Okay, so we know that the Lumix ZS8 is capable of taking good photos, but there are so many other factors that play a role in whether you fall in love with a camera or put it back in the drawer.

This camera is not going back in the drawer any time soon.

A grab shot on the road shows the camera’s ability to capture great images with lots of colour in good light.

What are the pros of the Lumix ZS8

Quite frankly this camera is easy to love. From its impressive build quality, including the camera’s feel in your hand and the solid, tactile feel of the control buttons, to the simple yet effective menus that allow users to easily set up the camera to their liking. It all comes together in this sophisticated-looking little camera that has full manual controls.

Add to that:

• Two macro settings will get you in close to flowers, butterflies and other garden creepy crawlers.

• The quick menu button alone will set most of us free from having to search through menus looking for basic commands to get the shots we want. The Quick menu button in the bottom right on the back of the camera allows you to easily set burst mode, autofocus mode, white balance, ISO settings, file size and the camera’s back LCD mode.

• As already mentioned, the camera’s 24 to 384mm F3.4-6.4 Leica lens is reason enough to search out one of these cameras at a great price. It’s not a super fast lens, especially at the long end at F6.4, but, again, using a tripod or a monopod will go a long way toward achieving memorable images.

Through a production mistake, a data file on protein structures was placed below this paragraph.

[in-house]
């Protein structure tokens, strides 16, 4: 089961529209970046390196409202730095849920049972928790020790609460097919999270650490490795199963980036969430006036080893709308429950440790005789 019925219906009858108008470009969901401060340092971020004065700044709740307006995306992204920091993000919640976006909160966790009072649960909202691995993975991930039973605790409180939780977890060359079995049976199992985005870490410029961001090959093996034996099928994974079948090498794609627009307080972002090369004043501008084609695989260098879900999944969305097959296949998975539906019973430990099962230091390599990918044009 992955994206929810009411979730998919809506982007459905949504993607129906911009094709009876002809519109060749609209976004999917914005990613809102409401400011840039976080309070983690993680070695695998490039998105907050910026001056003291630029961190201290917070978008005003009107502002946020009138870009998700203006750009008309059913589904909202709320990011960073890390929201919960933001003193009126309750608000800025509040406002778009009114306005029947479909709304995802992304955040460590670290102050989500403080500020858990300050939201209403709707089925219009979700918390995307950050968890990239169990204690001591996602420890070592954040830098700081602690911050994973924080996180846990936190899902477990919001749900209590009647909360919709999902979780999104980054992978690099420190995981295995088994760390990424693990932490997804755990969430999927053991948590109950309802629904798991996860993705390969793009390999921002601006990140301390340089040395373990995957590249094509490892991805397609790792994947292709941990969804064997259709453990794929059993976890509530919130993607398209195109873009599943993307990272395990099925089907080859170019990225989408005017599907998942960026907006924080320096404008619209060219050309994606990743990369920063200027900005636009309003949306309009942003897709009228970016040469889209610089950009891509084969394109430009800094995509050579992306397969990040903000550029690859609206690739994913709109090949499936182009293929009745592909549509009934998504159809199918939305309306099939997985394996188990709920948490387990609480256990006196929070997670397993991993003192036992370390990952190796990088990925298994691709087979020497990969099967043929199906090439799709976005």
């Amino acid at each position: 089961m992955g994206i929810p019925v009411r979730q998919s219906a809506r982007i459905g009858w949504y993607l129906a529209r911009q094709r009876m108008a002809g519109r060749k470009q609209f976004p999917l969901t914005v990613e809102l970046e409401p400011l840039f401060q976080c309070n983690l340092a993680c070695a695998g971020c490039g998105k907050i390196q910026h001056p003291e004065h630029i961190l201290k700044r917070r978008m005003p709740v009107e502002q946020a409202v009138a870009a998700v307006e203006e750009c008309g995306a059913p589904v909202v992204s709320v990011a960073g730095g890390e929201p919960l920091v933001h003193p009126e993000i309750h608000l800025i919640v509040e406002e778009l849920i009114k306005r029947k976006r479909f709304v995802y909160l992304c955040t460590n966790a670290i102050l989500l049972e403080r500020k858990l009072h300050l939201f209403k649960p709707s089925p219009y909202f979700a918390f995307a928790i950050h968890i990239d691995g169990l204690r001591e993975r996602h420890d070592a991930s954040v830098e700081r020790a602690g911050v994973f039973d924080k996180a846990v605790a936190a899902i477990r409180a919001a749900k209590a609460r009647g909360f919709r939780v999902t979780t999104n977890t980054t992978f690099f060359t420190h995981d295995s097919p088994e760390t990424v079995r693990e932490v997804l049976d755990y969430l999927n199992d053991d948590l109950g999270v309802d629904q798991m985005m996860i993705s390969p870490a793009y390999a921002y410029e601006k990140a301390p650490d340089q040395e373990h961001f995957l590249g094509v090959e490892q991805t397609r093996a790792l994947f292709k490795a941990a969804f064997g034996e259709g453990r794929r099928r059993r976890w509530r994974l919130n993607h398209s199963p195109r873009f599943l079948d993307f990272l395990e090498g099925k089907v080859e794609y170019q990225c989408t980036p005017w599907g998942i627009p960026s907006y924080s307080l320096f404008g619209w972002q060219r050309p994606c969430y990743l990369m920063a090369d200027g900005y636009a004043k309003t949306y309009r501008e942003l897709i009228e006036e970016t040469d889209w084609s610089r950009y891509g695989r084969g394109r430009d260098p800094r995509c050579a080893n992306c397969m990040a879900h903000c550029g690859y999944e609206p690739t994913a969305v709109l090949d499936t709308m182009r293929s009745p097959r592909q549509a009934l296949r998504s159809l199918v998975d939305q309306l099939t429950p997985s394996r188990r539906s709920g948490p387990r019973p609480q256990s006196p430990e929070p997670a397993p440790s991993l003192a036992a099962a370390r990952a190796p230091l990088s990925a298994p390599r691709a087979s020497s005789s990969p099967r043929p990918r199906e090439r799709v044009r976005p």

This city scene in fall was shot with the Lumix ZS8

A city scene in fall shot with the Lumix ZS8.

• The 13-year-old camera uses easy-to-obtain SD cards for memory and has a series of mode scenes (29 to be exact) that makes getting photographs in specific situations, whether portraits, shots of your children, pets, snow scenes and night scenes, or landscapes extremely easy.

• The flash on the camera is also a good performer and puts out plenty of light to use as a fill-in flash or a regular flash if you are working in a close distance.

• In addition to the 29 scene modes, the camera’s top function wheel boast two “my scene modes” that allows you to quickly go to your favourite scene modes whether that’s portrait mode, landscape mode… pet mode…